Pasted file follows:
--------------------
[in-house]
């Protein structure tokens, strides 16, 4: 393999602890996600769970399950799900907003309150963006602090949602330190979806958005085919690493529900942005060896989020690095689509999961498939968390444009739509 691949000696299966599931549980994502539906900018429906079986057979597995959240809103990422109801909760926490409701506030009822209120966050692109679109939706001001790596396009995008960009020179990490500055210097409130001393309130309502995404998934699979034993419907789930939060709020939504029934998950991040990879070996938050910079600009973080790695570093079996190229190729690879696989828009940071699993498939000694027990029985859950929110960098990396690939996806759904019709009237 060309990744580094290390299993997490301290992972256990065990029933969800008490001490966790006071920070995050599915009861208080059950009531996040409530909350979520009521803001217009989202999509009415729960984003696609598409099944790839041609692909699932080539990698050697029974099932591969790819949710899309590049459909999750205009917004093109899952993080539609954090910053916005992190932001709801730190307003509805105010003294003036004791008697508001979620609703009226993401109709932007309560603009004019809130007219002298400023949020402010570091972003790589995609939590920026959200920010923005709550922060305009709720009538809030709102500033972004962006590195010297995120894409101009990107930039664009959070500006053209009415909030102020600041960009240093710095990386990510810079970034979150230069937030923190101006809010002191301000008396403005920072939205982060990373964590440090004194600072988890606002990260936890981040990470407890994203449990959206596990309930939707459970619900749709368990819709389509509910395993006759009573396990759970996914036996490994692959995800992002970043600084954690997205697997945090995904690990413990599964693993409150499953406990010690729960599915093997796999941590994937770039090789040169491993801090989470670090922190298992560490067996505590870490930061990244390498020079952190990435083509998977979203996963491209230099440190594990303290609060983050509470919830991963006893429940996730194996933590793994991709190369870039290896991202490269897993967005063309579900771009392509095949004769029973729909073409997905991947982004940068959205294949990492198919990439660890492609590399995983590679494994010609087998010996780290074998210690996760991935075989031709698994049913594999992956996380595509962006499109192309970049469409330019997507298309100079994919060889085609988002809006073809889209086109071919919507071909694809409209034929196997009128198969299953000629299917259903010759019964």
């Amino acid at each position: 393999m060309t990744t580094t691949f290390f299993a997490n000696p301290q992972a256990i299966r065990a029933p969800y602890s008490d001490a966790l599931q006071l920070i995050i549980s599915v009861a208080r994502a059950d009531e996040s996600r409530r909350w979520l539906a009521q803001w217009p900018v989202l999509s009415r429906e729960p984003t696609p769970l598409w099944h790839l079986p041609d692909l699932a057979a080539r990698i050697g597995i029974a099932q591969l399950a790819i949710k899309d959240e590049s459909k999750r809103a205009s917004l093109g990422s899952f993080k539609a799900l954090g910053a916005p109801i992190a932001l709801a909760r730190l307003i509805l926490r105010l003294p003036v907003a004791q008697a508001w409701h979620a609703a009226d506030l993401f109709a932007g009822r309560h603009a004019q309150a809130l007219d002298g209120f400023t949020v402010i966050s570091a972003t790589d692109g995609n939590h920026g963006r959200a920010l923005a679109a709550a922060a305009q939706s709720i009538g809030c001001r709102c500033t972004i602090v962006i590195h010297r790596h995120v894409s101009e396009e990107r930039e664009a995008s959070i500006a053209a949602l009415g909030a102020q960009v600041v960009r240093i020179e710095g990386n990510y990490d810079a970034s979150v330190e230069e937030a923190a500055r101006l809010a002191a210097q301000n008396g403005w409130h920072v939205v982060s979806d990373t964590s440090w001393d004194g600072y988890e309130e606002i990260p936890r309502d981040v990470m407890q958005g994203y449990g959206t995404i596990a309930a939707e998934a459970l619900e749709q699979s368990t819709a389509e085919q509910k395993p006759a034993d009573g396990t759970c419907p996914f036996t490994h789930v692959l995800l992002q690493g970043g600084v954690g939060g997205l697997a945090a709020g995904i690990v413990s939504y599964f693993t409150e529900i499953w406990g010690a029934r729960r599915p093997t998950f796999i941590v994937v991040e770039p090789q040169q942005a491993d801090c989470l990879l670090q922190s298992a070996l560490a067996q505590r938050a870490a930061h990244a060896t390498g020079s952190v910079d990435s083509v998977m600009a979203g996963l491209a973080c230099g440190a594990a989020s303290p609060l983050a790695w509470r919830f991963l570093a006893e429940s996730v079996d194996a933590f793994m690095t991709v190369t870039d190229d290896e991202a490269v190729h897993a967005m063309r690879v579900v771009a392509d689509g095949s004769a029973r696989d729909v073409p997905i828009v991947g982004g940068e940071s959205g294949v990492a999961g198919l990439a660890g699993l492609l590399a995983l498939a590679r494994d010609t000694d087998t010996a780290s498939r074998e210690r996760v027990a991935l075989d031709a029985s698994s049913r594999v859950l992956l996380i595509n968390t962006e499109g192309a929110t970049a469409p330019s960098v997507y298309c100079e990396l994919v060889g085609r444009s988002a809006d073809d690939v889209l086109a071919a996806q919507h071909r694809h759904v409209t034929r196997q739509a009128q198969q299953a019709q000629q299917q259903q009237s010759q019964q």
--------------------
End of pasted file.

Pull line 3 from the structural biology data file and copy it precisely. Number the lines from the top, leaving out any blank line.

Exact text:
């Amino acid at each position: 393999m060309t990744t580094t691949f290390f299993a997490n000696p301290q992972a256990i299966r065990a029933p969800y602890s008490d001490a966790l599931q006071l920070i995050i549980s599915v009861a208080r994502a059950d009531e996040s996600r409530r909350w979520l539906a009521q803001w217009p900018v989202l999509s009415r429906e729960p984003t696609p769970l598409w099944h790839l079986p041609d692909l699932a057979a080539r990698i050697g597995i029974a099932q591969l399950a790819i949710k899309d959240e590049s459909k999750r809103a205009s917004l093109g990422s899952f993080k539609a799900l954090g910053a916005p109801i992190a932001l709801a909760r730190l307003i509805l926490r105010l003294p003036v907003a004791q008697a508001w409701h979620a609703a009226d506030l993401f109709a932007g009822r309560h603009a004019q309150a809130l007219d002298g209120f400023t949020v402010i966050s570091a972003t790589d692109g995609n939590h920026g963006r959200a920010l923005a679109a709550a922060a305009q939706s709720i009538g809030c001001r709102c500033t972004i602090v962006i590195h010297r790596h995120v894409s101009e396009e990107r930039e664009a995008s959070i500006a053209a949602l009415g909030a102020q960009v600041v960009r240093i020179e710095g990386n990510y990490d810079a970034s979150v330190e230069e937030a923190a500055r101006l809010a002191a210097q301000n008396g403005w409130h920072v939205v982060s979806d990373t964590s440090w001393d004194g600072y988890e309130e606002i990260p936890r309502d981040v990470m407890q958005g994203y449990g959206t995404i596990a309930a939707e998934a459970l619900e749709q699979s368990t819709a389509e085919q509910k395993p006759a034993d009573g396990t759970c419907p996914f036996t490994h789930v692959l995800l992002q690493g970043g600084v954690g939060g997205l697997a945090a709020g995904i690990v413990s939504y599964f693993t409150e529900i499953w406990g010690a029934r729960r599915p093997t998950f796999i941590v994937v991040e770039p090789q040169q942005a491993d801090c989470l990879l670090q922190s298992a070996l560490a067996q505590r938050a870490a930061h990244a060896t390498g020079s952190v910079d990435s083509v998977m600009a979203g996963l491209a973080c230099g440190a594990a989020s303290p609060l983050a790695w509470r919830f991963l570093a006893e429940s996730v079996d194996a933590f793994m690095t991709v190369t870039d190229d290896e991202a490269v190729h897993a967005m063309r690879v579900v771009a392509d689509g095949s004769a029973r696989d729909v073409p997905i828009v991947g982004g940068e940071s959205g294949v990492a999961g198919l990439a660890g699993l492609l590399a995983l498939a590679r494994d010609t000694d087998t010996a780290s498939r074998e210690r996760v027990a991935l075989d031709a029985s698994s049913r594999v859950l992956l996380i595509n968390t962006e499109g192309a929110t970049a469409p330019s960098v997507y298309c100079e990396l994919v060889g085609r444009s988002a809006d073809d690939v889209l086109a071919a996806q919507h071909r694809h759904v409209t034929r196997q739509a009128q198969q299953a019709q000629q299917q259903q009237s010759q019964q």